and rough lumber is of the highest quality, kiln-dried lumber.
Our lumber is locally harvested (within 60 miles of our mill),
cut, and dried at our mill location in Petoskey, Michigan. All
of the lumber is dried within 7% to 10% moisture content. Ready
to nail or glue, perfect for the professional carpenter or the
Buying By The Board Foot
Until the late 1800's, lumber was sold by the pound. Under
that system, dry boards were less expensive than green wood. So
obviously something had to be done. The system of measurement
that evolved centers around the board foot, a measurement that
covers all the dimensional variables of cabinet-grade lumber,
thickness, width, and length. Today when you purchase this type
of lumber, you buy it by the board foot. To help you estimate
your lumber needs, we have provided you with the formula to
figure board footage below:
A board foot simply is equal
to 144 cubic inches of wood. Think of it as a piece 1 inch thick
and 12 inches square. Board footage is always calculated in
quarters of an inch thickness (starting at no less than 1 inch).
A 5/4 board 6 inches wide and 72 inches long would be figured
like this: 1.25 (thickness) x6 (width) x72 (length) = 540.
Divide 540 by 144 to determine the number of board feet in the
stock. If the board length is stated in feet rather than inches,
use the same method but divide your total by 12 instead of 144.
Hardwood Lumber Grades
Lumber that comes from the outside or the live part of the tree.
Heartwood: Lumber that comes from the inside or dead part of the
White: Lumber sorted for the white sapwood - usually
Hard or Soft Maple.
Unselected: Lumber that has a mix of
heartwood and sapwood.
Brown: Lumber that has been sorted for
heartwood - usually Hard or Soft Maple.
Imported: Lumber that
doesn't grow in the United States.
Domestic: Lumber that
grows in the United States.
Flat Sawn: The grain of the wood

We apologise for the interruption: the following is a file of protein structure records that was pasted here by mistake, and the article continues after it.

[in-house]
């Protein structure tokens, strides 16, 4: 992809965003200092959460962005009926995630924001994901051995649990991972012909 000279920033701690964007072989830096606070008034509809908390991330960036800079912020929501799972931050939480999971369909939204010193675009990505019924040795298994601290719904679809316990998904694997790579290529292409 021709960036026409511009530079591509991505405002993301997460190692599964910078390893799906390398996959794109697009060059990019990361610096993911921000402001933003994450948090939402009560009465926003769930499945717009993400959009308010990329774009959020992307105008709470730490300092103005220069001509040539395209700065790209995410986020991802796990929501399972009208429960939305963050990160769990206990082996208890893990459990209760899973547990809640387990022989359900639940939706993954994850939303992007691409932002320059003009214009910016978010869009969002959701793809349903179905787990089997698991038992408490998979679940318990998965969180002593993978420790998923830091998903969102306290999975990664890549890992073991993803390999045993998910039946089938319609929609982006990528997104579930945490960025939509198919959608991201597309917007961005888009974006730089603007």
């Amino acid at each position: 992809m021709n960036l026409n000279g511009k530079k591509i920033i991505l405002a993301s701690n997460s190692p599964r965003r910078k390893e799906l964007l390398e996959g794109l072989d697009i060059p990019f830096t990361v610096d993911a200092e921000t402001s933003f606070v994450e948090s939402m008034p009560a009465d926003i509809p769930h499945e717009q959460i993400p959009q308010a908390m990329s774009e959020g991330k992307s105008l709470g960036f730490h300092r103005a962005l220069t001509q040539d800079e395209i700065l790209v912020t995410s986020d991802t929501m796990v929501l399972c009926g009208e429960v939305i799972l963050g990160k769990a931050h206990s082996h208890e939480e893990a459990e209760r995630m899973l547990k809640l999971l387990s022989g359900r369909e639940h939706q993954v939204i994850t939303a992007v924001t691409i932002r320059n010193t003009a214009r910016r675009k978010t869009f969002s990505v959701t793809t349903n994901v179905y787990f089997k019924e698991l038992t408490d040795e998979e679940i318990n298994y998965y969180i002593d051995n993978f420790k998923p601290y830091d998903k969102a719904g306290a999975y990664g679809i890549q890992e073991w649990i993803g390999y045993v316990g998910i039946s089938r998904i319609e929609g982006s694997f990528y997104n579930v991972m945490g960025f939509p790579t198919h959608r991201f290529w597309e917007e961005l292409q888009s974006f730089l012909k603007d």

Quarter Sawn: The grain of the wood runs
Select & Better - This is the top furniture
grade. The lumber will range from clear to pieces which will
yield just over 80% clear on the good face. Widths must be 4"
and wider and lengths 6' and longer.
No. 1 Com - This is
the middle grade in hardwoods. It contains more character than
the select & better grade. Each board must be two-thirds or more
usable. For small projects or when a variety of sizes are to be
cut, No. 1 Common is more economical. Widths must be 3" and
wider and lengths 4' and longer.
No. 2 Com - This is the lowest
grade of hardwoods that is normally kiln dried and sold for
furniture and cabinet making. Each board must be one-half or
more usable. Widths must be 3" and wider and lengths 4' and
Walnut & Butternut are typically graded lower than
other hardwoods due to the scarcity of good timber. The widths
and lengths will not be as good and the yield will be less - so
J1S, J2S Jointed
S4S Planed on all 4 surfaces of the board
S2S Planed on both surfaces of the board
S1S Planed on one
surface of the board
RGH Rough Sawn Lumber
line ripped one edge
R2E Straight line ripped two edges
Resaw A board split in half from a thicker board
4/4 1” rough
5/4 1-1/4” rough thickness
6/4 1-1/2” rough
8/4 2” rough thickness
10/4 2-1/2” rough
12/4 3” rough thickness
16/4 4” rough thickness